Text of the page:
Having arrived in Gatlinburg after midnight, and having short nights the previous two nights preparing for Aly’s birthday weekend, I decided not to set the alarm so I could catch up on some sleep before heading out to hike for the day.
I made my way eastward along 321/32 through Cosby and on to I-40, where I headed east (well, south really, but i don’t name the roads) towards Asheville, marveling at the beauty in every direction. I exited at Waterville road and drove along a narrow road across several one-lane bridges. After two miles, I arrived at the Big Creek ranger station, where I stopped for a last bathroom break, and paid $1 for a Great Smoky Mountains National Park map. I hopped back in the car and drove the final stretch to the campground and parking area. I switched to my hiking boots, sprayed on some Off, put suntan lotion on the parts of my head that used to hair (I’m still 39, mind you), and slung on my much-too-heavy backpack to hit the trail.
The trail began with a steady climb, with the roar of rushing river off to the left below. – this trail is also used by horses. Choosing to avoid the road apples, I continued to climb as the river dropped far below, still audible, but softer now. This gave me a chance to keep my eyes on the uphill side of the trail, which had pockets of wildflowers, small run-off streams, and massive boulders and fractured layered rock jutting out. Much of the rock was mossy and had water dripping along the face closest to the trail.
I heard and then spotted a wild turkey noisily bumbling through the trees about 100 yards uphill from the trail, but the underbrush was too dense to warrant trying to photograph it. Within the first 30 minutes on the trail, 3 different photographers with expensive tripods walked past me on their way back to the parking. I took it as a good sign, even if I was closer to noonday light than the golden hour I’d missed sleeping in.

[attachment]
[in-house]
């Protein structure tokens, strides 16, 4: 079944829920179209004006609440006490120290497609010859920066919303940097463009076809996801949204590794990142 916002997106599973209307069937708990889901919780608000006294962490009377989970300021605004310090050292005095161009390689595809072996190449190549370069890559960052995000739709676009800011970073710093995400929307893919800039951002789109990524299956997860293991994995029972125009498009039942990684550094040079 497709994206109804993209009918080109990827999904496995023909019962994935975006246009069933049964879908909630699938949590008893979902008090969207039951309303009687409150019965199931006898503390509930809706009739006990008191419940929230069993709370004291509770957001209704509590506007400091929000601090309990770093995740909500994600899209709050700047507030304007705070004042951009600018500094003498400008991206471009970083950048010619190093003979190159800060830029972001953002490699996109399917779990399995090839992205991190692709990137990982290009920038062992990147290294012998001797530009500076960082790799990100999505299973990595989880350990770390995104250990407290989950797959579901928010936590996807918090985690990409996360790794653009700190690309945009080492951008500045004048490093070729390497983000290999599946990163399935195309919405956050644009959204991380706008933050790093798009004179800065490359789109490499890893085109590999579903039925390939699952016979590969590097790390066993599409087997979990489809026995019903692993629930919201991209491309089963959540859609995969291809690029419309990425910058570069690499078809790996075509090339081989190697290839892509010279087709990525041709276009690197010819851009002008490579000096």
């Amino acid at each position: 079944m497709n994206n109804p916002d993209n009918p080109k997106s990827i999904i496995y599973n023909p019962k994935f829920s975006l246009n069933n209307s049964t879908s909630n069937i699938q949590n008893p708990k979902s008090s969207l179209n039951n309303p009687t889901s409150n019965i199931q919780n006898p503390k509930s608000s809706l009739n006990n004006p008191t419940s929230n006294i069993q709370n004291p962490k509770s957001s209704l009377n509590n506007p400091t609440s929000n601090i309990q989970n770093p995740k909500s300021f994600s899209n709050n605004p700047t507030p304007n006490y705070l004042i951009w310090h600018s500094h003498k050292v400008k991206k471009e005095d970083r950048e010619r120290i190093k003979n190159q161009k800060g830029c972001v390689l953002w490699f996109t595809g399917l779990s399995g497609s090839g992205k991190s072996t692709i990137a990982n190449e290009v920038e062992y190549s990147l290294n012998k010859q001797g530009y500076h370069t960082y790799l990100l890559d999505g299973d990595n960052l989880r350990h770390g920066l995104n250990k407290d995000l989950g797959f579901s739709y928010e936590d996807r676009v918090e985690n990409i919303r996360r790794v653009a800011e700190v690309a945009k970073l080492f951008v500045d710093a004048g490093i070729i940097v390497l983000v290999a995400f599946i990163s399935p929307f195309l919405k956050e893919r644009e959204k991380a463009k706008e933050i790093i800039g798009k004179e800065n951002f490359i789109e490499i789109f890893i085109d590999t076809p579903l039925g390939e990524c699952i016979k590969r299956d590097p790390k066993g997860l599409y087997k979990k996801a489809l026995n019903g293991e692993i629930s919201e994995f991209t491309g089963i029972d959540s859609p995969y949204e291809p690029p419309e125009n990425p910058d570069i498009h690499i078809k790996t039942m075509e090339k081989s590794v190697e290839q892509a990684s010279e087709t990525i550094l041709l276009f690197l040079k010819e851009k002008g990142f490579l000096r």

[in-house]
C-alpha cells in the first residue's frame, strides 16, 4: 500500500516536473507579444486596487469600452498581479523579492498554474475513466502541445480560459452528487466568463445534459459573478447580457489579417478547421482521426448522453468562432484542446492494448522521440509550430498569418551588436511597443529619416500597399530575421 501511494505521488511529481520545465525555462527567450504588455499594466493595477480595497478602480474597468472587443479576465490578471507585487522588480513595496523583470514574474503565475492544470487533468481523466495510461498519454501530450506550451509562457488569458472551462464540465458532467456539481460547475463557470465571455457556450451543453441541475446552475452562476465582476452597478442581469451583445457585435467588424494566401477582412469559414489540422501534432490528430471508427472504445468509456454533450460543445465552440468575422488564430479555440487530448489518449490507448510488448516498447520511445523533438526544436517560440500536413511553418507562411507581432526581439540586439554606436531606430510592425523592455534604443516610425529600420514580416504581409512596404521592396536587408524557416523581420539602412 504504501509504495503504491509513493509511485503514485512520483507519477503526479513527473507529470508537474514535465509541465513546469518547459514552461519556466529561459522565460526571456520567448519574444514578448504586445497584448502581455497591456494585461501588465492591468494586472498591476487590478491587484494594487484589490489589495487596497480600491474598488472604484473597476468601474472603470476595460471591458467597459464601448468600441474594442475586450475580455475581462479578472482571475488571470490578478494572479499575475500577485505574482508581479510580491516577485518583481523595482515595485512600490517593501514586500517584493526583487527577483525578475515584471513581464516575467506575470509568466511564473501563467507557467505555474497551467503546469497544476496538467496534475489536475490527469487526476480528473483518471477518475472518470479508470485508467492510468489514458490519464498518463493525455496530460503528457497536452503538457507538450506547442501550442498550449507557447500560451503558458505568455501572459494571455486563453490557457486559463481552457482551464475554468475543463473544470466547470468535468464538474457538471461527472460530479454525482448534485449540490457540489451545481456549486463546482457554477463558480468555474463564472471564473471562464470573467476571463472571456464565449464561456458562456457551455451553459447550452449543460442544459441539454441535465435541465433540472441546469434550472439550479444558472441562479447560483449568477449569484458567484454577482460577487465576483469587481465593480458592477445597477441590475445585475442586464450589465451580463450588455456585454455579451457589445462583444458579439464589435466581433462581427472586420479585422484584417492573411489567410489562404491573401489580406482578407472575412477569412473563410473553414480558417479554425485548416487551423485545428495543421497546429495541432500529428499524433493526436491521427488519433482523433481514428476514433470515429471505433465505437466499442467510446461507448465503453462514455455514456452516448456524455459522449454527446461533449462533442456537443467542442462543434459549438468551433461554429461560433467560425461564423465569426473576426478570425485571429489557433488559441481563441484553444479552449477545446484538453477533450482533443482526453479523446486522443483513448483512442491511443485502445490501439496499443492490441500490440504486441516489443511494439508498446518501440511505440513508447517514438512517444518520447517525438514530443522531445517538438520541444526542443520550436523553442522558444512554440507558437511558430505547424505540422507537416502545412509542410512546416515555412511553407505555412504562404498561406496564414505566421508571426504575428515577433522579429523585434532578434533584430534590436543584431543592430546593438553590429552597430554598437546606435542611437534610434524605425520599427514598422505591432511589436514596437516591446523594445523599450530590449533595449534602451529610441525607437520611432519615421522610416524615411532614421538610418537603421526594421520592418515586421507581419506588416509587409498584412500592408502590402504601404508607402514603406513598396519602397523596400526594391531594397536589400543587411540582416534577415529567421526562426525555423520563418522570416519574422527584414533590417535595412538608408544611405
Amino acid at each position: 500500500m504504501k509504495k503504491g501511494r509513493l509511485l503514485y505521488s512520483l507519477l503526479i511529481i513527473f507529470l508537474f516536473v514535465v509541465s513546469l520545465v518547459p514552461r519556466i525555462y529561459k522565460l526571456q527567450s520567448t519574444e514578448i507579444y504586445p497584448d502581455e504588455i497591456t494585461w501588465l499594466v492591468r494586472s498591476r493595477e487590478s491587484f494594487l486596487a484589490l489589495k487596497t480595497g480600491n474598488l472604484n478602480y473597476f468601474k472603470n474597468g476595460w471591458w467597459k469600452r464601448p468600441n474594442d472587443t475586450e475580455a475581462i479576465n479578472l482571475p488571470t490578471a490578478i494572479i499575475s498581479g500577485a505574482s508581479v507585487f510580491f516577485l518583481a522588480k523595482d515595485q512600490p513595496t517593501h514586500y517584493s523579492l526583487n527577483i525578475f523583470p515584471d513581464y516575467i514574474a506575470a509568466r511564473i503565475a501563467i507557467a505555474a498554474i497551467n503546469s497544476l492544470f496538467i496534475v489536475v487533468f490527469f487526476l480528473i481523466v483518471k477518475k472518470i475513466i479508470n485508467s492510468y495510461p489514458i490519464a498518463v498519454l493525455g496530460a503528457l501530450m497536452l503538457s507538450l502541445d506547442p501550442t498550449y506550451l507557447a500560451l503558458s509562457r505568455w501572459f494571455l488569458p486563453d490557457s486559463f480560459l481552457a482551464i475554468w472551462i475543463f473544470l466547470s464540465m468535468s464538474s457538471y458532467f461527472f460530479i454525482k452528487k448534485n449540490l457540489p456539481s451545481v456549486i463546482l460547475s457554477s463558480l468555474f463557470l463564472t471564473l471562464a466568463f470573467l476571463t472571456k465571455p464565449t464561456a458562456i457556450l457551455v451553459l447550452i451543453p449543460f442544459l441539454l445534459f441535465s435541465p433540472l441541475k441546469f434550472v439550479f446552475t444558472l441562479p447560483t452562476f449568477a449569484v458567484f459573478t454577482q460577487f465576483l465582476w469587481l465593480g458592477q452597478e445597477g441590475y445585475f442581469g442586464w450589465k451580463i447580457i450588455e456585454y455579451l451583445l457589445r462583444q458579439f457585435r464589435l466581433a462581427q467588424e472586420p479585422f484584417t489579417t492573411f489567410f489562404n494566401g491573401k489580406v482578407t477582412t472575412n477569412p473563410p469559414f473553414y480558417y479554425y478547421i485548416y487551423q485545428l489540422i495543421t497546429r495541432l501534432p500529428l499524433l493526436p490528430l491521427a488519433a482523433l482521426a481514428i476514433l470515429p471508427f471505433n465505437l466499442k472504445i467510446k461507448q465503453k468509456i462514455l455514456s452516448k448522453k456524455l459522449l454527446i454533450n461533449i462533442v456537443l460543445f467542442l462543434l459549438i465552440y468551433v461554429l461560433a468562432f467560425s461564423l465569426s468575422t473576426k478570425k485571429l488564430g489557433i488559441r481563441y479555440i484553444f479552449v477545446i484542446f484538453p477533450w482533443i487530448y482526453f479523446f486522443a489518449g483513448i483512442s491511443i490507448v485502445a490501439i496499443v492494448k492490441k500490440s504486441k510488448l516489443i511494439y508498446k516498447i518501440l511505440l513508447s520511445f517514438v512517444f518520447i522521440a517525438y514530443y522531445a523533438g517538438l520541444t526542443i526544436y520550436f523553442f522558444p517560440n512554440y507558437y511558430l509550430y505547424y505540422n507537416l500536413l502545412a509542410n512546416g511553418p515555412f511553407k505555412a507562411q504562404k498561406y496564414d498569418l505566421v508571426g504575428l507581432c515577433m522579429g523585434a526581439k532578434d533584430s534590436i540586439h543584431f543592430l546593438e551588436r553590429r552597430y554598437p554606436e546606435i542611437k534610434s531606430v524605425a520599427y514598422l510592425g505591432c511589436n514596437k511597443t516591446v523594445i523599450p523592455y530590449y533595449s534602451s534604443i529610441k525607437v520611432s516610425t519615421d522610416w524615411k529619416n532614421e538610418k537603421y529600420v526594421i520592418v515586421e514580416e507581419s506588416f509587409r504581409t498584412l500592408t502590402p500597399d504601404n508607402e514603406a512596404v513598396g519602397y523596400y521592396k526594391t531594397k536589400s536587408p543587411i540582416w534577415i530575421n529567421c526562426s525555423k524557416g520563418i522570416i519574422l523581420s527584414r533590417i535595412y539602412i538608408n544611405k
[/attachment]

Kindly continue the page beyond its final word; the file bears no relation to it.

After some time, the river gained height and rejoined the side of the trail, now only 15 or 20 feet below the trail. The rush of the tumbling cascading water could be felt underfoot, as this river constantly snaked around and over boulders the size of small cars. I found a few places where I could scramble down stream-side and set up the tripod on boulder at the edge of the river.
I eventually made it to Mouse Creek Falls, where I scrambled down about 15 feet to find this glorious scene directly in front of me:
I spent about twenty minutes photographing from this spot, then shot a few more pictures from other vantage points at the bottom of the falls. This shot is in a small pool between the main river and the shore:
This shot is looking upstream:
And this one is looking back downstream
It gives you an idea what a beautiful day it was, as the predicted thunderstorms never materialized, despite the 86-degree temperature when I returned to the car. I found a few new places to stop on the hike back that I had missed on the hike out.
I refilled my water bottle and grabbed a sandwich for the 30-minute drive back to Cosby for the day’s next trail.